IDEAS home Printed from https://ideas.repec.org/p/zur/econwp/060.html
   My bibliography  Save this paper

Controlling the danger of false discoveries in estimating multiple treatment effects

Author

Listed:
  • Dan Wunderli

Abstract

I expose the risk of false discoveries in the context of multiple treatment effects. A false discovery is a nonexistent effect that is falsely labeled as statistically significant by its individual t-value. Labeling nonexistent effects as statistically significant has wide-ranging academic and policy-related implications, like costly false conclusions from policy evaluations. I eexamine an empirical labor market model by using state-of-the art multiple testing methods and I provide simulation evidence. By merely using individual t-values at conventional significance levels, the risk of labeling probably nonexistent treatment effects as statistically significant is unacceptably high. Individual t-values even label a number of treatment effects as significant, whereas multiple testing indicates false discoveries in these cases. Tests of a joint null hypothesis such as the well-known F-test control the risk of false discoveries only to a limited extent and do not optimally allow for rejecting individual hypotheses. Multiple testing methods control the risk of false discoveries in general while allowing for individual decisions in the sense of rejecting individual hypotheses.

Suggested Citation

  • Dan Wunderli, 2012. "Controlling the danger of false discoveries in estimating multiple treatment effects," ECON - Working Papers 060, Department of Economics - University of Zurich.
  • Handle: RePEc:zur:econwp:060
    as

    Download full text from publisher

    File URL: http://www.econ.uzh.ch/static/wp/econwp060.pdf
    Download Restriction: no

    References listed on IDEAS

    as
    1. Joseph P. Romano & Michael Wolf, 2005. "Stepwise Multiple Testing as Formalized Data Snooping," Econometrica, Econometric Society, vol. 73(4), pages 1237-1282, July.
    2. Heckman, James & Singer, Burton, 1984. "A Method for Minimizing the Impact of Distributional Assumptions in Econometric Models for Duration Data," Econometrica, Econometric Society, vol. 52(2), pages 271-320, March.
    3. Jan Boone & Jan C. van Ours, 2000. "Modeling Financial Incentives to Get Unemployed Back to Work," Econometric Society World Congress 2000 Contributed Papers 0973, Econometric Society.
    4. Rafael Lalive & Jan C. van Ours & Josef Zweimüller, 2005. "The Effect Of Benefit Sanctions On The Duration Of Unemployment," Journal of the European Economic Association, MIT Press, vol. 3(6), pages 1386-1417, December.
    5. James Heckman & Seong Hyeok Moon & Rodrigo Pinto & Peter Savelyev & Adam Yavitz, 2010. "Analyzing social experiments as implemented: A reexamination of the evidence from the HighScope Perry Preschool Program," Quantitative Economics, Econometric Society, vol. 1(1), pages 1-46, July.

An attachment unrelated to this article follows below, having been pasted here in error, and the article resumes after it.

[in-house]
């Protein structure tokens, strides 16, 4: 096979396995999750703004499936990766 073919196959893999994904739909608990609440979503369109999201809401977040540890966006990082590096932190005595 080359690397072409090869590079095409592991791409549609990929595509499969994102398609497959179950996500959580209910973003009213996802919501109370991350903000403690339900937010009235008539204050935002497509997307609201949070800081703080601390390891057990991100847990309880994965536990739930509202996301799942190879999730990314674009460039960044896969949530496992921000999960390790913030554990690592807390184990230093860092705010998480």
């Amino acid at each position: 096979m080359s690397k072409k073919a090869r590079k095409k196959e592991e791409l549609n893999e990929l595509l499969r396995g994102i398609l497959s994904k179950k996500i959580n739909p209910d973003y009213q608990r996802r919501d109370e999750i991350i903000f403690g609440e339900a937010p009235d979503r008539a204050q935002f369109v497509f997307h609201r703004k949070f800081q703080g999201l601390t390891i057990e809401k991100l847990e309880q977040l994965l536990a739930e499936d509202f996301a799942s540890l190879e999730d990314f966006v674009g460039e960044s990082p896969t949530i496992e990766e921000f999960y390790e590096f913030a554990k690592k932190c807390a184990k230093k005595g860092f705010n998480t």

Full references (including those not matched with items on IDEAS)

    More about this item

    Keywords

    False discoveries; multiple error rates; multiple treatment effects; labor market;

    JEL classification:

    • C12 - Mathematical and Quantitative Methods - - Econometric and Statistical Methods and Methodology: General - - - Hypothesis Testing: General
    • C14 - Mathematical and Quantitative Methods - - Econometric and Statistical Methods and Methodology: General - - - Semiparametric and Nonparametric Methods: General
    • C21 - Mathematical and Quantitative Methods - - Single Equation Models; Single Variables - - - Cross-Sectional Models; Spatial Models; Treatment Effect Models
    • C31 - Mathematical and Quantitative Methods - - Multiple or Simultaneous Equation Models; Multiple Variables - - - Cross-Sectional Models; Spatial Models; Treatment Effect Models; Quantile Regressions; Social Interaction Models
    • C41 - Mathematical and Quantitative Methods - - Econometric and Statistical Methods: Special Topics - - - Duration Analysis; Optimal Timing Strategies
    • J08 - Labor and Demographic Economics - - General - - - Labor Economics Policies
    • J64 - Labor and Demographic Economics - - Mobility, Unemployment, Vacancies, and Immigrant Workers - - - Unemployment: Models, Duration, Incidence, and Job Search

    NEP fields

    This paper has been announced in the following NEP Reports:

    Statistics

    Access and download statistics

    Corrections

    All material on this site has been provided by the respective publishers and authors. You can help correct errors and omissions. When requesting a correction, please mention this item's handle: RePEc:zur:econwp:060. See general information about how to correct material in RePEc.

    For technical questions regarding this item, or to correct its authors, title, abstract, bibliographic or download information, contact: (Marita Kieser). General contact details of provider: http://edirc.repec.org/data/seizhch.html .

    If you have authored this item and are not yet registered with RePEc, we encourage you to do it here. This allows to link your profile to this item. It also allows you to accept potential citations to this item that we are uncertain about.

    If CitEc recognized a reference but did not link an item in RePEc to it, you can help with this form .

    If you know of missing items citing this one, you can help us creating those links by adding the relevant references in the same way as above, for each refering item. If you are a registered author of this item, you may also want to check the "citations" tab in your RePEc Author Service profile, as there may be some citations waiting for confirmation.

    Please note that corrections may take a couple of weeks to filter through the various RePEc services.

    IDEAS is a RePEc service hosted by the Research Division of the Federal Reserve Bank of St. Louis . RePEc uses bibliographic data supplied by the respective publishers.